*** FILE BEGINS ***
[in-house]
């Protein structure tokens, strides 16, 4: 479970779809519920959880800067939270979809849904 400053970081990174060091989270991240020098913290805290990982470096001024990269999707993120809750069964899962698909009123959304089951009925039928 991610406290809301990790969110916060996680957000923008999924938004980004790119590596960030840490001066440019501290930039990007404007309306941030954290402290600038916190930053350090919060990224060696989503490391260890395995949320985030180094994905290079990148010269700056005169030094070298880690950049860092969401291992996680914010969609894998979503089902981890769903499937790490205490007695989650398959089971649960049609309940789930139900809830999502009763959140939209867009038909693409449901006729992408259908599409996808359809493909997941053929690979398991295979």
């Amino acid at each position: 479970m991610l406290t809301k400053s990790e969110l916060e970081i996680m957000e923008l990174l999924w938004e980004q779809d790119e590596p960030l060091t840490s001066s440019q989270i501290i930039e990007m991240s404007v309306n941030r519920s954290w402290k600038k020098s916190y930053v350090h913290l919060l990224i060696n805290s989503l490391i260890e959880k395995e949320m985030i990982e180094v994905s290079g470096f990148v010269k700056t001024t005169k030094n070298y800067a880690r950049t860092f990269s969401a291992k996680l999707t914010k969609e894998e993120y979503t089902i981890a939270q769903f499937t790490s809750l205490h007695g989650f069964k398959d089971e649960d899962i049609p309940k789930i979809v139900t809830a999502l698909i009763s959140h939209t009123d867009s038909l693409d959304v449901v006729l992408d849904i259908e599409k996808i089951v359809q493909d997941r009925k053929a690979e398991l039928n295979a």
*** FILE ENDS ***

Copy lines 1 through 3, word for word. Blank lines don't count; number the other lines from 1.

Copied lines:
[in-house]
């Protein structure tokens, strides 16, 4: 479970779809519920959880800067939270979809849904 400053970081990174060091989270991240020098913290805290990982470096001024990269999707993120809750069964899962698909009123959304089951009925039928 991610406290809301990790969110916060996680957000923008999924938004980004790119590596960030840490001066440019501290930039990007404007309306941030954290402290600038916190930053350090919060990224060696989503490391260890395995949320985030180094994905290079990148010269700056005169030094070298880690950049860092969401291992996680914010969609894998979503089902981890769903499937790490205490007695989650398959089971649960049609309940789930139900809830999502009763959140939209867009038909693409449901006729992408259908599409996808359809493909997941053929690979398991295979």
């Amino acid at each position: 479970m991610l406290t809301k400053s990790e969110l916060e970081i996680m957000e923008l990174l999924w938004e980004q779809d790119e590596p960030l060091t840490s001066s440019q989270i501290i930039e990007m991240s404007v309306n941030r519920s954290w402290k600038k020098s916190y930053v350090h913290l919060l990224i060696n805290s989503l490391i260890e959880k395995e949320m985030i990982e180094v994905s290079g470096f990148v010269k700056t001024t005169k030094n070298y800067a880690r950049t860092f990269s969401a291992k996680l999707t914010k969609e894998e993120y979503t089902i981890a939270q769903f499937t790490s809750l205490h007695g989650f069964k398959d089971e649960d899962i049609p309940k789930i979809v139900t809830a999502l698909i009763s959140h939209t009123d867009s038909l693409d959304v449901v006729l992408d849904i259908e599409k996808i089951v359809q493909d997941r009925k053929a690979e398991l039928n295979a």